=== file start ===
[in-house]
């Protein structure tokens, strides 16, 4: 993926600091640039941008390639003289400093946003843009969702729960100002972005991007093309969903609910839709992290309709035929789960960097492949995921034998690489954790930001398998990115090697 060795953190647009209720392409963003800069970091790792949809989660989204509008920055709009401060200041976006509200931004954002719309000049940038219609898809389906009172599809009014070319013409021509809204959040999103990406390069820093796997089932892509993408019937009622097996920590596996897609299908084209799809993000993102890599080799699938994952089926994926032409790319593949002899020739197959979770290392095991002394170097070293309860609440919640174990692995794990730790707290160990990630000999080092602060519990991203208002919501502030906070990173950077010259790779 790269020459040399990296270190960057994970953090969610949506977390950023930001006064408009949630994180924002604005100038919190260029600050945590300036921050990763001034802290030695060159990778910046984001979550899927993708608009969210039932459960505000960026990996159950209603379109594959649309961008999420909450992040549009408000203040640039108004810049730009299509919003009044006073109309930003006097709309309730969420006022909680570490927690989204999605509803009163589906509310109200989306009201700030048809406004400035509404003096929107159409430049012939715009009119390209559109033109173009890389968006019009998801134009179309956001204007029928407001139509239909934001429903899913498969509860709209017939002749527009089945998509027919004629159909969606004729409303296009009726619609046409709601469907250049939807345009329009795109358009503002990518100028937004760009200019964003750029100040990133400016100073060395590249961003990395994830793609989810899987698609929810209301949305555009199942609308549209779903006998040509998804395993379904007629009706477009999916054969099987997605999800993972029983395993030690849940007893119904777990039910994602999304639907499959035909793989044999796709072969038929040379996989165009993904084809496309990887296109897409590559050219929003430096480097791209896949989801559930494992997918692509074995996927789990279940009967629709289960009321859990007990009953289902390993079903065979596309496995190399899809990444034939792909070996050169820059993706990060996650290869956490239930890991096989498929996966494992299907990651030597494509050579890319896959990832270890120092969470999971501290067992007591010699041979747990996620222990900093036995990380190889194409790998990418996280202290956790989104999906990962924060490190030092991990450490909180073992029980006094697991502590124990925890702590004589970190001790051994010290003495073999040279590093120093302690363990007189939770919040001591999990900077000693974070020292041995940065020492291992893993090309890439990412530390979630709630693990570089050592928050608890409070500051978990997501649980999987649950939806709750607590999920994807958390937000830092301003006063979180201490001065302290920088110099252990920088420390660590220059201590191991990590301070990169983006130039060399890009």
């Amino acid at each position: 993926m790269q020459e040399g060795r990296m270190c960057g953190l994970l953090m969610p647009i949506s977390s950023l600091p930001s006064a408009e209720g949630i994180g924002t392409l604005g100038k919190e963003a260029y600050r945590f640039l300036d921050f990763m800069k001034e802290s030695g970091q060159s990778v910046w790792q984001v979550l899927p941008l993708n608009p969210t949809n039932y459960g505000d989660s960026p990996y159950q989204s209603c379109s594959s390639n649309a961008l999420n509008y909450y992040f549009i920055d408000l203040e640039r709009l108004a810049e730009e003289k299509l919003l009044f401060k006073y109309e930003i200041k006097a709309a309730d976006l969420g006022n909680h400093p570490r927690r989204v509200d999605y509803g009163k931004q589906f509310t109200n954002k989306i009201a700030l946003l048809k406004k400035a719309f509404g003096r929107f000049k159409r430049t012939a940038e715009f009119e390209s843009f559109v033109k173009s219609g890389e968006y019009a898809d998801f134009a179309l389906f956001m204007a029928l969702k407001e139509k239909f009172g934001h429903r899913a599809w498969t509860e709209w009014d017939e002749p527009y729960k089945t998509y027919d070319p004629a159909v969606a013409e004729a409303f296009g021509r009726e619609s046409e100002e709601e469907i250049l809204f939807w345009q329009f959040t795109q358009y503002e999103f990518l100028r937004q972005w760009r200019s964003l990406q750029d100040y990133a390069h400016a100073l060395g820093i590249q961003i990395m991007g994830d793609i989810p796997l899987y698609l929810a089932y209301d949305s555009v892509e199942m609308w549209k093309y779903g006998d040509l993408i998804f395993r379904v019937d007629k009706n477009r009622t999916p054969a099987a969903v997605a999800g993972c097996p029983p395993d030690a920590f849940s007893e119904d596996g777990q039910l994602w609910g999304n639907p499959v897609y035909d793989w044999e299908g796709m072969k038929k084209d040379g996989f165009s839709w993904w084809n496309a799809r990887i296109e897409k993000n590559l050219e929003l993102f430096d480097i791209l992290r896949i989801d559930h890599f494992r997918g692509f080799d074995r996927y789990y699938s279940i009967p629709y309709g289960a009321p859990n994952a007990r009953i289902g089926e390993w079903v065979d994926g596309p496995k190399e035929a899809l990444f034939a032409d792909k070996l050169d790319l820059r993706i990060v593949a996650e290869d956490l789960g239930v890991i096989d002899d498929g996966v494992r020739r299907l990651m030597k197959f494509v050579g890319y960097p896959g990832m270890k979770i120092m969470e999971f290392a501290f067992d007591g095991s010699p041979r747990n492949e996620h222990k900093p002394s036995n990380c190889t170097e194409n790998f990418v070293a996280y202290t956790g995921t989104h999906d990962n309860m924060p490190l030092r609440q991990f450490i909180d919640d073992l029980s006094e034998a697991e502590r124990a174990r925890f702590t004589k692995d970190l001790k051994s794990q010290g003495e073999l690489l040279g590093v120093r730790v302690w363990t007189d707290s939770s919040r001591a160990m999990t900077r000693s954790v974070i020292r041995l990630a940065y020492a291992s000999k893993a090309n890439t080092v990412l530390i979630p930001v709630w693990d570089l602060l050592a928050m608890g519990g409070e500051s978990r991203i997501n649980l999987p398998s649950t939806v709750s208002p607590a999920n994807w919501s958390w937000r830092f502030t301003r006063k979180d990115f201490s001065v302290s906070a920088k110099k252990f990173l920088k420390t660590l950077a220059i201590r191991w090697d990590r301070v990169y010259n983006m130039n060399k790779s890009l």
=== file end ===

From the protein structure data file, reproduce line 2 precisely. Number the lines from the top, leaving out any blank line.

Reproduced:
């Protein structure tokens, strides 16, 4: 993926600091640039941008390639003289400093946003843009969702729960100002972005991007093309969903609910839709992290309709035929789960960097492949995921034998690489954790930001398998990115090697 060795953190647009209720392409963003800069970091790792949809989660989204509008920055709009401060200041976006509200931004954002719309000049940038219609898809389906009172599809009014070319013409021509809204959040999103990406390069820093796997089932892509993408019937009622097996920590596996897609299908084209799809993000993102890599080799699938994952089926994926032409790319593949002899020739197959979770290392095991002394170097070293309860609440919640174990692995794990730790707290160990990630000999080092602060519990991203208002919501502030906070990173950077010259790779 790269020459040399990296270190960057994970953090969610949506977390950023930001006064408009949630994180924002604005100038919190260029600050945590300036921050990763001034802290030695060159990778910046984001979550899927993708608009969210039932459960505000960026990996159950209603379109594959649309961008999420909450992040549009408000203040640039108004810049730009299509919003009044006073109309930003006097709309309730969420006022909680570490927690989204999605509803009163589906509310109200989306009201700030048809406004400035509404003096929107159409430049012939715009009119390209559109033109173009890389968006019009998801134009179309956001204007029928407001139509239909934001429903899913498969509860709209017939002749527009089945998509027919004629159909969606004729409303296009009726619609046409709601469907250049939807345009329009795109358009503002990518100028937004760009200019964003750029100040990133400016100073060395590249961003990395994830793609989810899987698609929810209301949305555009199942609308549209779903006998040509998804395993379904007629009706477009999916054969099987997605999800993972029983395993030690849940007893119904777990039910994602999304639907499959035909793989044999796709072969038929040379996989165009993904084809496309990887296109897409590559050219929003430096480097791209896949989801559930494992997918692509074995996927789990279940009967629709289960009321859990007990009953289902390993079903065979596309496995190399899809990444034939792909070996050169820059993706990060996650290869956490239930890991096989498929996966494992299907990651030597494509050579890319896959990832270890120092969470999971501290067992007591010699041979747990996620222990900093036995990380190889194409790998990418996280202290956790989104999906990962924060490190030092991990450490909180073992029980006094697991502590124990925890702590004589970190001790051994010290003495073999040279590093120093302690363990007189939770919040001591999990900077000693974070020292041995940065020492291992893993090309890439990412530390979630709630693990570089050592928050608890409070500051978990997501649980999987649950939806709750607590999920994807958390937000830092301003006063979180201490001065302290920088110099252990920088420390660590220059201590191991990590301070990169983006130039060399890009």